One year ago folks across this country were focused on ground beef. What's in it and why it's in there.
Specifically, LFTB or Lean Finely Textured Beef, the main product made by Dakota Dunes, South Dakota based Beef Products Incorporated.
BPI said "misinformation" caused some restaurants and stores to stop selling ground beef made with it.
That's despite the U.S. Department of Agriculture's repeated statements calling LFTB "safe and nutritious".
While most hadn't heard of LFTB until a year ago, the fallout will be felt for years to come.
For months a picture of a fluffy, pink substance circulated through social media and the internet, falsely claiming it was LFTB and being put into the ground beef we eat.
Critics dubbed it "pink slime." Restaurants stopped serving and stores stopped selling meat with LFTB.
On March 26th, 2012, Beef Products Incorporated fought back.
"We understand consumers are concerned. If I heard only what they're hearing and I didn't know any better I'd be concerned too." said BPI Co-founder Regina Roth at a press conference at the company's Dakota Dunes headquarters.
But weeks of being battered through social media and even some national media outlets had already taken a toll.
"They never have seen the facility. They've never seen our product, but they decided to tag us "pink slime" and you know how social media is, it has spread like crazy," said Roth.
Regina Roth announced the company was forced to suspend operations at three BPI plants in Iowa, Kansas and Texas. It was also cutting back operations at the plant in South Sioux City, Nebraska.
Craig Letch said, "What we produce is 100% Beef."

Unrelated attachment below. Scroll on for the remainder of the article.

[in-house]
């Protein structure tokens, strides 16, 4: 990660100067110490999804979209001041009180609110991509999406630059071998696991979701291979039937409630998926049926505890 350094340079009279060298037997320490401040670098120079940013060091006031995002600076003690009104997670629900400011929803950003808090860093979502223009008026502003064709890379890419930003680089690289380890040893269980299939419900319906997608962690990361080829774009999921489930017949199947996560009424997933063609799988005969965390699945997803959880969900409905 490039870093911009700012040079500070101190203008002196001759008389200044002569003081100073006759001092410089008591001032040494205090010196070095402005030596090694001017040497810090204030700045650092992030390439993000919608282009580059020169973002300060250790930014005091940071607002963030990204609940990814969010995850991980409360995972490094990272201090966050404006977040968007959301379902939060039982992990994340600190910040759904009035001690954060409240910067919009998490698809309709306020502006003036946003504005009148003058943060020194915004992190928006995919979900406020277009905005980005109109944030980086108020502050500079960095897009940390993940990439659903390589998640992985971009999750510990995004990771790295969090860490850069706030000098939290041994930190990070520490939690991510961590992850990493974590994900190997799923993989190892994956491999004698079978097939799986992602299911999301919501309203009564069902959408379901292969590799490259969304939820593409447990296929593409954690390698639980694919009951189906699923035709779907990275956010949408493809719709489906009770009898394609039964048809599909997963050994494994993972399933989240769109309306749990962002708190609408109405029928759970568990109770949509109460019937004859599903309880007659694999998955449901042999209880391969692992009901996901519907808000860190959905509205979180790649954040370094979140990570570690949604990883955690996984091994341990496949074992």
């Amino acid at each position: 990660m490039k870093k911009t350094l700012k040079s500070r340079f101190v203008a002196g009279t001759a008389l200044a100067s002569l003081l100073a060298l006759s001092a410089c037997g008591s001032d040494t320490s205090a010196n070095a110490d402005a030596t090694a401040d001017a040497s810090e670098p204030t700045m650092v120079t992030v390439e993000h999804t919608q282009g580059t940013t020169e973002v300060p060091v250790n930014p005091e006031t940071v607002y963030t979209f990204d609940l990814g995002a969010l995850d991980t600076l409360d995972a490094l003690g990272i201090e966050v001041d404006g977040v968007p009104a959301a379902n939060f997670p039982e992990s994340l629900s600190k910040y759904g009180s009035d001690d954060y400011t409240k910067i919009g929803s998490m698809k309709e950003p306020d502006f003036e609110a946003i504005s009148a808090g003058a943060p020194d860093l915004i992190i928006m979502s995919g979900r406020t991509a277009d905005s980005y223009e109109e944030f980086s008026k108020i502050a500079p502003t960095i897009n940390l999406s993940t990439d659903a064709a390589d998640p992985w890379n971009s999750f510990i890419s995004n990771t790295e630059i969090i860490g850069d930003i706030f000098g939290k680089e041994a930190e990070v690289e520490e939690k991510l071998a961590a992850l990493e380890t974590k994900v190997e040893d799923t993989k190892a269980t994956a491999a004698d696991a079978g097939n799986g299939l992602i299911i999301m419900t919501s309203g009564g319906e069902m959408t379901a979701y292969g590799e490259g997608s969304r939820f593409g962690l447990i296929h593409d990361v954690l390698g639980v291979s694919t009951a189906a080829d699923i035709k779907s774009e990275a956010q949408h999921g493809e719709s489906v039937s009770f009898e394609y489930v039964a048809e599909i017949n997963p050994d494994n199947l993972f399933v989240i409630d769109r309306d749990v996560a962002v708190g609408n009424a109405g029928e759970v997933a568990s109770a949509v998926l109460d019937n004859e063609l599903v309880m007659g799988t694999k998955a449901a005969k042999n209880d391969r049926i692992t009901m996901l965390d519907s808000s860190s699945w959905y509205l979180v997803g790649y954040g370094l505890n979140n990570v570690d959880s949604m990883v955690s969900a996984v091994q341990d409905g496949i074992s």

Three days later, Governors and Lieutenant Governors from five states rallied behind the company. They came to the South Sioux plant to learn the facts about Lean Finely Textured Beef.
BPI's Food Safety Director Craig Letch said, "What we're looking at here is lean beef that was just up to and against a roast or a steak."
Letch showed the beef trimmings used to make its product and how it becomes LFTB which is up to 97 percent lean. As our cameras tagged along for the tour, we saw beef trimmings from the Tyson Fresh Meats plant. We were shown where the meat is ground and the fat separated.
Letch explained that a centrifuge basically spins the excess fat out of it. An elaborate piping system delivers what the company calls a "puff" of ammonium hydroxide to kill bacteria. It is then immediately frozen on a large, press roller.
"Ammonium Hydroxide has been used in food processing since 1974. It is FDA approved, USDA approved, and is in hundreds and hundreds, if not thousands of food products across the country," said Craig Letch.
We were shown the final product, beef which is slightly darker in color without the fat. It's what processors put back into their ground beef to make it leaner.
Armed with information, state leaders then hosted a press conference touting BPI's safety record. Iowa Governor Terry Branstad called the attacks against BPI a "smear campaign."
Signs of support along the route the Governors took gave birth to a new slogan. "Dude, it's beef," said Nebraska Lt. Governor Rick Sheehy.
In the days that followed, community rallies like one in Sioux City showed support for BPI and its workers.
"We need a lot of supporters to get this bad name off our back here," said an employee at BPI, Dusty Debuhr.
The community support wasn't enough to prevent the loss of jobs though. More than 700 people at the four plants and corporate headquarters in Dakota Dunes had lost their jobs. BPI says the controversy cost them 80% of their LFTB sales and 400-million dollars in profit.
BPI is suing ABC News for $1.2 billion in damages. It claims the network made roughly 200 "false," "misleading" and "defamatory" statements about its product.
ABC News issued a statement saying the lawsuit is "without merit" and claims it wasn't the first to use the term "pink slime".
Bruce Smith, a BPI employee who lost his job, is also suing ABC News. His lawsuit also names celebrity chef Jamie Oliver and food blogger Bettina Siegel. Smith is seeking $70,000 in damages.
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